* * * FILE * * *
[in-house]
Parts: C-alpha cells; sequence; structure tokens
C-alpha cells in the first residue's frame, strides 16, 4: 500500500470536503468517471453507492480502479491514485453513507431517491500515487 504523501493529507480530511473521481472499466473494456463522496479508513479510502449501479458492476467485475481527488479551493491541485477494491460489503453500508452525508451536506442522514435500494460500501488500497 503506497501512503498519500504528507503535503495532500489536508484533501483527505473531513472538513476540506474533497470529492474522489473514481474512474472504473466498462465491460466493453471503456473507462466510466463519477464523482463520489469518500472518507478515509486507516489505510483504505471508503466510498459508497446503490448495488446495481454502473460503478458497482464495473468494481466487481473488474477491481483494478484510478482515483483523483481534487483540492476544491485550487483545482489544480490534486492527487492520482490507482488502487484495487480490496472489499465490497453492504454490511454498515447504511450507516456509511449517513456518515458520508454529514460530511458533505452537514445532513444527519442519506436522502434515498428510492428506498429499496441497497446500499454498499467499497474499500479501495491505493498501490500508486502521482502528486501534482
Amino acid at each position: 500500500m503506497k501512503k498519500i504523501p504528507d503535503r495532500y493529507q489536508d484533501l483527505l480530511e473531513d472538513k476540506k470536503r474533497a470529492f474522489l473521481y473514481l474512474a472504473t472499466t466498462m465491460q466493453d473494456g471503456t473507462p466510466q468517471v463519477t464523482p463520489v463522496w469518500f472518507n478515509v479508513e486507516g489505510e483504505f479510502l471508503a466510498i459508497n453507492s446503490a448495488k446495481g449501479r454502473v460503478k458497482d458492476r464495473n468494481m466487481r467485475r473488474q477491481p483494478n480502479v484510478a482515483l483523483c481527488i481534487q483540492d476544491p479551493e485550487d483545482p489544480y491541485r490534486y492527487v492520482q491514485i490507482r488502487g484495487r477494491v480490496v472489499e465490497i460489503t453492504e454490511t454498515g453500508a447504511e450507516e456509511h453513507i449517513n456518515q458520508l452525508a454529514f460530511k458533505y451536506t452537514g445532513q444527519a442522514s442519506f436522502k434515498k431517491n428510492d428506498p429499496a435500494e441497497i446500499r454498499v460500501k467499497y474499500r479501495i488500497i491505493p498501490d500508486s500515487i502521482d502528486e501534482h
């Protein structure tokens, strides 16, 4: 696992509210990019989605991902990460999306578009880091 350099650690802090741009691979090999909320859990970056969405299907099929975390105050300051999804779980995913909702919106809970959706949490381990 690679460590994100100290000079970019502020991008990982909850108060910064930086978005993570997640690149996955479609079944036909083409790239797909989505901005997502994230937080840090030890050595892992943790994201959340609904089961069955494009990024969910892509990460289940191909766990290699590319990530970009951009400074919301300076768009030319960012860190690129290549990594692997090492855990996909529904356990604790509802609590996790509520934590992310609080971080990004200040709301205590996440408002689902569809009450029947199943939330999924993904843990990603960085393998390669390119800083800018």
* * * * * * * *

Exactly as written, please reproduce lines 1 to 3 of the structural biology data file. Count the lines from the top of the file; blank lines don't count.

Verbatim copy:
[in-house]
Parts: C-alpha cells; sequence; structure tokens
C-alpha cells in the first residue's frame, strides 16, 4: 500500500470536503468517471453507492480502479491514485453513507431517491500515487 504523501493529507480530511473521481472499466473494456463522496479508513479510502449501479458492476467485475481527488479551493491541485477494491460489503453500508452525508451536506442522514435500494460500501488500497 503506497501512503498519500504528507503535503495532500489536508484533501483527505473531513472538513476540506474533497470529492474522489473514481474512474472504473466498462465491460466493453471503456473507462466510466463519477464523482463520489469518500472518507478515509486507516489505510483504505471508503466510498459508497446503490448495488446495481454502473460503478458497482464495473468494481466487481473488474477491481483494478484510478482515483483523483481534487483540492476544491485550487483545482489544480490534486492527487492520482490507482488502487484495487480490496472489499465490497453492504454490511454498515447504511450507516456509511449517513456518515458520508454529514460530511458533505452537514445532513444527519442519506436522502434515498428510492428506498429499496441497497446500499454498499467499497474499500479501495491505493498501490500508486502521482502528486501534482